Friday, June 12, 2009

Macro and Market Timers

I am sure that you have sensed a bias that I bring to the table about market and macro timers but I think I should make it explicit. I believe that there are ways in which you can beat the market in the long term, but very few of those ways involve market timing or calls about the macro economy. I know that there are stories in every market about great market timers, i.e., investors who made exactly the right call at exactly the right time about a market: Japan in 1989, dot-com stocks in 2000, housing in 2007 and financial assets in late 2008. Here is why I remain a skeptic:

a. Small sample
: Unlike stock pickers who have to put out recommendations on hundreds of firms, the nature of market timing and macro calls (about exchange rates or the economy) is such that even the most long-standing forecasters have made only about 15-20 calls in their entire lifetime. As a result, rejecting the null hypothesis that successful calls are due to luck becomes much more difficult. For instance, a stock picker who gets 60 out of 100 calls right, is statistically beating randomness but we cannot reject the hypotheis that a market timer who is right 10 times out of 15 is just lucky.

b. Fuzzy recommendations
: One aspect of market timing and macro forecasting that is frustrating and makes testing difficult is the fact that market timers often do not make specific recommendations. Again, the contrast with a stock picker is stark: when a stock picker tells you a stock is cheap, you can buy the stock and test out the recommendation. Market timers and macro forecasters often make recommendations that are not just difficult to convert into action but also impossible to put to the test.

c. Timing is everything: Anyone who makes a market call and sticks with it for a long period will eventually be right. However, the call itself becomes a bad one for investors who followed it, since they often would have lost far more money in the period where the call was wrong than they made back at the time the call turns out to be right. Thus, calling the dot-com bubble in 1997, the housing crisis in 2004 and the Japanese stock market bubble in 1986 should all be classified as mistakes rather than the right calls.

Historically, there have been far more investors who have been successful, over long periods, picking stocks than timing markets, but the allure of market timing remains strong. Here are three tests that I would suggest you put any market timer or strategy to:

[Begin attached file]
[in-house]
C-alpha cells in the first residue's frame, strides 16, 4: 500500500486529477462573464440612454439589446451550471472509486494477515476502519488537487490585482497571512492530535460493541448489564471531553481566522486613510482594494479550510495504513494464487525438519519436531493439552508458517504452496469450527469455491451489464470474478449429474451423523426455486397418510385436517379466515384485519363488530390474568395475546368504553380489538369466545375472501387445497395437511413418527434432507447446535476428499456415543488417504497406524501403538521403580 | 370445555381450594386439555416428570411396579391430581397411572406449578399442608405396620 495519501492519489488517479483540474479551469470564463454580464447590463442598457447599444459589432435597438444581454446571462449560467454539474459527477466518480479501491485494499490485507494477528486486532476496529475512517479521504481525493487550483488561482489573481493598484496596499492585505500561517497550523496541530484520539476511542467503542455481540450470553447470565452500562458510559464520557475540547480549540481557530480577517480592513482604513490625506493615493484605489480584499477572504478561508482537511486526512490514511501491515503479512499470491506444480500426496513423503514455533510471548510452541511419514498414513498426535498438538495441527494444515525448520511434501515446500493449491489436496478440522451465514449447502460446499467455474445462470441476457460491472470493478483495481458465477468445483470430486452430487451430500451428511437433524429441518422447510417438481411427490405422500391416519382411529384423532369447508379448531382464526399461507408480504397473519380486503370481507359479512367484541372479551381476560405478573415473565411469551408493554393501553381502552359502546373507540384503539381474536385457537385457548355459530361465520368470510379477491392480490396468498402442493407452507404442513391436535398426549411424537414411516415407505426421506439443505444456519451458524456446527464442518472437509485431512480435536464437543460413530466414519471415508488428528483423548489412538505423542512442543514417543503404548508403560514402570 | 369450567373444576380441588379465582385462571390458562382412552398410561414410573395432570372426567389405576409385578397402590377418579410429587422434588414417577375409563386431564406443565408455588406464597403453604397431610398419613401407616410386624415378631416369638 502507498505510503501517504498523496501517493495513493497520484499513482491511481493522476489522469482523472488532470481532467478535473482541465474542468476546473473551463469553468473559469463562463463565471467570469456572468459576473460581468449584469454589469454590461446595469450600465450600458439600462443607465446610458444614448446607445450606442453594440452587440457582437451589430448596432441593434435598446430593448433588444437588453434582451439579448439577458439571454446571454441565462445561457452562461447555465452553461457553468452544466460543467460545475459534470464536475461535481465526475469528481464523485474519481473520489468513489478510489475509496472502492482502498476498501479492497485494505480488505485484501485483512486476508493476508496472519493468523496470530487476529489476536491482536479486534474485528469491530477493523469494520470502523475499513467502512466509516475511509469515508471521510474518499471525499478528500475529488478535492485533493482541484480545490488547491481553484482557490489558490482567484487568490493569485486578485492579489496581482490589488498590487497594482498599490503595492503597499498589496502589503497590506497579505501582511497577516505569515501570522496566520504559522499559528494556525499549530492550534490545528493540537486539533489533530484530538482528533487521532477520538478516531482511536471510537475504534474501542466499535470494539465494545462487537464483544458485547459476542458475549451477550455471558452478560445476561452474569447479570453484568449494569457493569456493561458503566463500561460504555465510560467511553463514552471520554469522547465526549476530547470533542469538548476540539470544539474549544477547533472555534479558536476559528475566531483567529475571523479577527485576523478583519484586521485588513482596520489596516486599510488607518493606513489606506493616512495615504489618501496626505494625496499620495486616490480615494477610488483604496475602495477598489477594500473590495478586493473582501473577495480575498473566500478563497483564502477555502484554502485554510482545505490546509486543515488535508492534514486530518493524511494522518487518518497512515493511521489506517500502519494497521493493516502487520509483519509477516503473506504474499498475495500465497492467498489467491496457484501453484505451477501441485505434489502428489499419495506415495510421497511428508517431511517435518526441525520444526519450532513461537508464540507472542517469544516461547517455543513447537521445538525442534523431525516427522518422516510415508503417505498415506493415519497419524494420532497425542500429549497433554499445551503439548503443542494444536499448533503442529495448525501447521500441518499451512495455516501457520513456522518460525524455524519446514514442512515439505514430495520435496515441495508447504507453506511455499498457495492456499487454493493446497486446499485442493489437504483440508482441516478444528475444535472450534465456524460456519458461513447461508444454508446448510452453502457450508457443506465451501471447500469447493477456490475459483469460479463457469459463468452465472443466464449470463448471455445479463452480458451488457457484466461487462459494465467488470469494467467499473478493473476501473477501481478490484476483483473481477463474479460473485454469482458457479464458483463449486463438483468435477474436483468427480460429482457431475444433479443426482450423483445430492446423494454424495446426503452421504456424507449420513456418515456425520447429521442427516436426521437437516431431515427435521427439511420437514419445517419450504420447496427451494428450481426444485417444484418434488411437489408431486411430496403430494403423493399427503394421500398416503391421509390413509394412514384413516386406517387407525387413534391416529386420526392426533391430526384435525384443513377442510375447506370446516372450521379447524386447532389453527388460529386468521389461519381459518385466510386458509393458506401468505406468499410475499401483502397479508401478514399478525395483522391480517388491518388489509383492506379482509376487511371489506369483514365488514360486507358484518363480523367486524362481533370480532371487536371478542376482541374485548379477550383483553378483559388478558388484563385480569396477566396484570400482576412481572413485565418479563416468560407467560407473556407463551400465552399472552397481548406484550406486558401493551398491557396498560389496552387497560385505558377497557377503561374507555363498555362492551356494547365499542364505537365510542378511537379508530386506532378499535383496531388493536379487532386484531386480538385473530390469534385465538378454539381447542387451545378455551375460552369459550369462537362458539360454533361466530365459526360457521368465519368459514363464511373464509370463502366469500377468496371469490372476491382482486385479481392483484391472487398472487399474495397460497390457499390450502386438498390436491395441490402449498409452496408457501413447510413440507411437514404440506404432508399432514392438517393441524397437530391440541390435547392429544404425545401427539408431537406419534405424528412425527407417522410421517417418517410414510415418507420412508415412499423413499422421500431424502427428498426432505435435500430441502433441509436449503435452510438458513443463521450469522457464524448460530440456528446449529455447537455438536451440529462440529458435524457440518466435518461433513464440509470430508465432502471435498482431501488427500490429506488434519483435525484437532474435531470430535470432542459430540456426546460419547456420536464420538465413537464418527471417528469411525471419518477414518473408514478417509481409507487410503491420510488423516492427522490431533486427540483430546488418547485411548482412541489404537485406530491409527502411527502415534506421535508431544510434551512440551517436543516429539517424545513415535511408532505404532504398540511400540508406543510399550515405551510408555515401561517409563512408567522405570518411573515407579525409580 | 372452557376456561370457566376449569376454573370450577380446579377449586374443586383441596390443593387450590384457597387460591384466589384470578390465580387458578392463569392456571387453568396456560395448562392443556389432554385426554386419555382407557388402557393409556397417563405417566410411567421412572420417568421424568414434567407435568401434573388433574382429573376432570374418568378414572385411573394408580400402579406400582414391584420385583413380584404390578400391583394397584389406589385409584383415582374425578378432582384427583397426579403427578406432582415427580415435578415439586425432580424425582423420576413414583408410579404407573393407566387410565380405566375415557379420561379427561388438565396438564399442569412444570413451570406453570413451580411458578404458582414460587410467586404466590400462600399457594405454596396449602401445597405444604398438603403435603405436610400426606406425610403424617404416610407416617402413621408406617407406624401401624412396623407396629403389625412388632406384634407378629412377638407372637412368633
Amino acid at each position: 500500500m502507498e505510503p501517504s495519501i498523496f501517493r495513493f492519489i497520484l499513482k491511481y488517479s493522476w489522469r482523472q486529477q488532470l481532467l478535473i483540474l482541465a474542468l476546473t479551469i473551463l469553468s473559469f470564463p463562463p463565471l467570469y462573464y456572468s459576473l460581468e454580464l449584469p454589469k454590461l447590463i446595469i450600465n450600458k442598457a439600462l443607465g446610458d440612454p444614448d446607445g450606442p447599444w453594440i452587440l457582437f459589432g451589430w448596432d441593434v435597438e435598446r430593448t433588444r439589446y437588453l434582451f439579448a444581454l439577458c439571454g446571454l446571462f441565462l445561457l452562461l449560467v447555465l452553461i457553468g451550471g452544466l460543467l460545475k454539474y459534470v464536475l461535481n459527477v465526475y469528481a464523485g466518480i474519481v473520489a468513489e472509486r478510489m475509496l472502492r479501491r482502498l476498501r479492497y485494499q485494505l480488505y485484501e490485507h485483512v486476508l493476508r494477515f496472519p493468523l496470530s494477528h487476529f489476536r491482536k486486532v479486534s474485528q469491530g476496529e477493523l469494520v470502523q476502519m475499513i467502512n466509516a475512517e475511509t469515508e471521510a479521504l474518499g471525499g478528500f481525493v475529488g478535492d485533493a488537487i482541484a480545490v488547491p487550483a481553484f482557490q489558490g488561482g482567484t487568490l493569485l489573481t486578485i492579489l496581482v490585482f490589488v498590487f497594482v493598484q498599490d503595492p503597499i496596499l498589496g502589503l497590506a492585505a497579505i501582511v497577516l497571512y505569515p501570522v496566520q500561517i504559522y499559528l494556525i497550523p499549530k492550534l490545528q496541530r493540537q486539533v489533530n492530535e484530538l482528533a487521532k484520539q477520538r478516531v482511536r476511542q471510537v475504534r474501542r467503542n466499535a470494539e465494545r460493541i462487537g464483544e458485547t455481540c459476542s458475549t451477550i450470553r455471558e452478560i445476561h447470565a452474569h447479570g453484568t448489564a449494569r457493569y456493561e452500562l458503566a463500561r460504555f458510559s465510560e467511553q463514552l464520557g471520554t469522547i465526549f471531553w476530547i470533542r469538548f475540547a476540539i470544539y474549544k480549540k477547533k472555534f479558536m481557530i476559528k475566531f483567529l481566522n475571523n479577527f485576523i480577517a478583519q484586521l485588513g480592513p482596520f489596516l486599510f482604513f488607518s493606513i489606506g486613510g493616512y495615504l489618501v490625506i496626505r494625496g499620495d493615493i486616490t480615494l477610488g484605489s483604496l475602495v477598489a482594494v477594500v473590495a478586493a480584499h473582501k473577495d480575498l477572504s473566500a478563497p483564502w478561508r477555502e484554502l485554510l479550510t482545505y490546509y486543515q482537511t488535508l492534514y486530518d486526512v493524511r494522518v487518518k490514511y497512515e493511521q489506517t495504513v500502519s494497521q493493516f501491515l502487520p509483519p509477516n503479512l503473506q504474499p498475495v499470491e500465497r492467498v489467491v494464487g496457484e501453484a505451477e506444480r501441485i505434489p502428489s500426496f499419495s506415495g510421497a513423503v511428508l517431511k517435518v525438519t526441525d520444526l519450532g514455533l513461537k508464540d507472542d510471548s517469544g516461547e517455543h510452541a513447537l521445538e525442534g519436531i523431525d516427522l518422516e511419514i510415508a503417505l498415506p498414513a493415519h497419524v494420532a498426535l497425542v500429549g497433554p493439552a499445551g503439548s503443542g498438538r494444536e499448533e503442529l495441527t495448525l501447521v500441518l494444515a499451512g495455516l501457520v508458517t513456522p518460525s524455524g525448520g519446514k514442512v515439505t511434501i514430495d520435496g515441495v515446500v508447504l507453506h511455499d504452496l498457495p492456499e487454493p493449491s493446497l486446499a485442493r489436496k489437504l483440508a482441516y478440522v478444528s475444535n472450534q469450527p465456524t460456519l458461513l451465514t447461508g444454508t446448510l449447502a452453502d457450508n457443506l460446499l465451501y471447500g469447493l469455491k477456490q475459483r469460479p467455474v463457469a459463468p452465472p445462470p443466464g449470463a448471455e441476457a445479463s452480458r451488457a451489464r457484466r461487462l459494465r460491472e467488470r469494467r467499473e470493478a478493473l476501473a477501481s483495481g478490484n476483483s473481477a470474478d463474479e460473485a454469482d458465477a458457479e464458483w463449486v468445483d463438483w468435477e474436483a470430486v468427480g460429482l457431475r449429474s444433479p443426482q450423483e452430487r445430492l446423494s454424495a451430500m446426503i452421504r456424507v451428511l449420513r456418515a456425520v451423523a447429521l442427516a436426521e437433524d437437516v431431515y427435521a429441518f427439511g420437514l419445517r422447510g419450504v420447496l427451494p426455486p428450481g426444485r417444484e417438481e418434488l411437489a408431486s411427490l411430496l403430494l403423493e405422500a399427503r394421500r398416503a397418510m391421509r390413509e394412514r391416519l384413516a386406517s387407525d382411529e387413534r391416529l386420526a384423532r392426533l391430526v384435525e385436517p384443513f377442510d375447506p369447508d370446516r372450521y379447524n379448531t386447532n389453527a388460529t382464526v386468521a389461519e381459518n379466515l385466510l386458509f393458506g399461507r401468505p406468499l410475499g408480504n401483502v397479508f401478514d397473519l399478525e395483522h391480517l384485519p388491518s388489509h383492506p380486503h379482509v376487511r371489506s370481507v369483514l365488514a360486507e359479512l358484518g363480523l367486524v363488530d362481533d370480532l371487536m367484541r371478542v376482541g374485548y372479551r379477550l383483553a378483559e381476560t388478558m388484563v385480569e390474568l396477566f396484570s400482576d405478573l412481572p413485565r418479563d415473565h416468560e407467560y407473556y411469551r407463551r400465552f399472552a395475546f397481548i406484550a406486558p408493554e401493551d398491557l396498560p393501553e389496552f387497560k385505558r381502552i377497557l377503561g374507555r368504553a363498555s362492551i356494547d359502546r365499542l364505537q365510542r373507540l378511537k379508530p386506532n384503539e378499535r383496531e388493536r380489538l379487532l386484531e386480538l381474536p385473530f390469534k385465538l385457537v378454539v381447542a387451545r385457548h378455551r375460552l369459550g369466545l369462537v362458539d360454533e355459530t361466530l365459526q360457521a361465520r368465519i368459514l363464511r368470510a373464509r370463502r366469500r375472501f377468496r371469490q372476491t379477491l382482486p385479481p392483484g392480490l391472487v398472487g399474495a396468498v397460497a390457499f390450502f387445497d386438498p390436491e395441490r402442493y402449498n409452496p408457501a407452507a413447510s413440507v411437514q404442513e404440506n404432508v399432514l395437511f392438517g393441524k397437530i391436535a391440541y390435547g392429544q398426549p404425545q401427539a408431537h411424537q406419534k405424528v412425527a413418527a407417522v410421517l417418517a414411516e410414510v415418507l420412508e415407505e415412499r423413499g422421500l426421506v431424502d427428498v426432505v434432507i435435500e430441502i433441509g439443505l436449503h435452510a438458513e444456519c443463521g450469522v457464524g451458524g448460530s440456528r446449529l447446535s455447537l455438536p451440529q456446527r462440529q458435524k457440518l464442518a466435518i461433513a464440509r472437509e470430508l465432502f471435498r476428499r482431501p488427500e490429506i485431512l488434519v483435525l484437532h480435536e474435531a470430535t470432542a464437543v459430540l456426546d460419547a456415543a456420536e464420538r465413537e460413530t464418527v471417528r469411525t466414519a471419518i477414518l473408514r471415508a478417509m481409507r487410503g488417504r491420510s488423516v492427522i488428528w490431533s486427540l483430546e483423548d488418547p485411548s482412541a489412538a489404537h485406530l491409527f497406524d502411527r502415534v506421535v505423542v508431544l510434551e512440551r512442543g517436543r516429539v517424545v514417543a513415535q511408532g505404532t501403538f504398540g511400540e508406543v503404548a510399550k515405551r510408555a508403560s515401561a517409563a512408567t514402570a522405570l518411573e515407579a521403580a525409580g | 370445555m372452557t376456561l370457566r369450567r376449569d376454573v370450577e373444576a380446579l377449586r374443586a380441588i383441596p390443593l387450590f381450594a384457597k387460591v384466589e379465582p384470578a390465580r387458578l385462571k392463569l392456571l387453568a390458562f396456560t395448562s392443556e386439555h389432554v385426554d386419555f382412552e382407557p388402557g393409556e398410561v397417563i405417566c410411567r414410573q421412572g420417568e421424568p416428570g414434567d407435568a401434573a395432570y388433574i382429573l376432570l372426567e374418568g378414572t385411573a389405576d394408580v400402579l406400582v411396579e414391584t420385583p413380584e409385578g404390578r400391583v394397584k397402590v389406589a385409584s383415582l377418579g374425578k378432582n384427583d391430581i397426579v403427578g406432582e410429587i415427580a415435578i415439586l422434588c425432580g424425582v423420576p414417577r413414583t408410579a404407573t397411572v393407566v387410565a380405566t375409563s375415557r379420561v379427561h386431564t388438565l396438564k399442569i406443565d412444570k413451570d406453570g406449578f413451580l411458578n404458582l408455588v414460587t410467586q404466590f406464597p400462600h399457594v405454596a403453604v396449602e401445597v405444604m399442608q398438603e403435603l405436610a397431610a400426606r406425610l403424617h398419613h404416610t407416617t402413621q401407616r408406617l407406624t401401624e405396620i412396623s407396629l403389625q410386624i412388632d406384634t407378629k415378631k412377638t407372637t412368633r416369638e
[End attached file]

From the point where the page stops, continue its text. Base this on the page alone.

1. Has the market timer been right often enough to reject the hypothesis that his or her success is entirely random?
t statistic for success = Proportion of calls that are right/ (0.5/ Square root of the number of calls)
Thus, a market timer who has been right 15 times out of 25, will have the following t statistic:
t = (15/25)/ (.5/5) = 1.00
Statistically, this does not beat randomness?

2. Is the market timer right at the right time or is he or she a Cassandra?
Market timers who are consistently bullish or bearish are dangerous. There is more of a personal psychological component to their recommendation than an analytical component.

3. Does the market timer provide fuzzy stories or make specific recommendations?
I have more respect for market timers who are categorical about what investors should do - buy or sell short a specific market - than those who tell meandering stories (that may actually read well) but leave investors confused at the end.

Finally, ask the question that needs to be asked of any successful investor or strategy? Why does the investor or strategy succeed? Every successful strategy needs an edge. Since that edge cannot be better information with market timing (whereas it can for individual companies), what is it?

3 comments:

jbourne said...

1) There are regimes where market risk has overwhelmingly large impact on individual stock returns. Stock picking was a pretty ineffective enterprise last year and market timing was unnecessary from 2003 to 2007. The two need not be mutually exclusive as you suggest - awareness of which regime we are in helps followers of both disciplines. The regimes can be pretty easily detected using market barometers like VIX, credit market index spreads, economic indicators, etc.

Alternatively, investors can rely on stock pickers that factor out market risk by shorting weak stocks.

2) Your article overweights the importance of being >50% right. One can outperform by making < 50% correct picks if the winners outperform the losers by some distance. This applies to both stock picking (an Apple over the last decade will make most stock portfolios look good) and market timing (someone who got 2003 to 2007 wrong but last year right by a larger margin would have still done well). On the flip side, someone who is 60% correct with his stock picks may not outperform if he has a C/GM in his portfolio among his 40% losers. He would be a better than average stock picker but so what?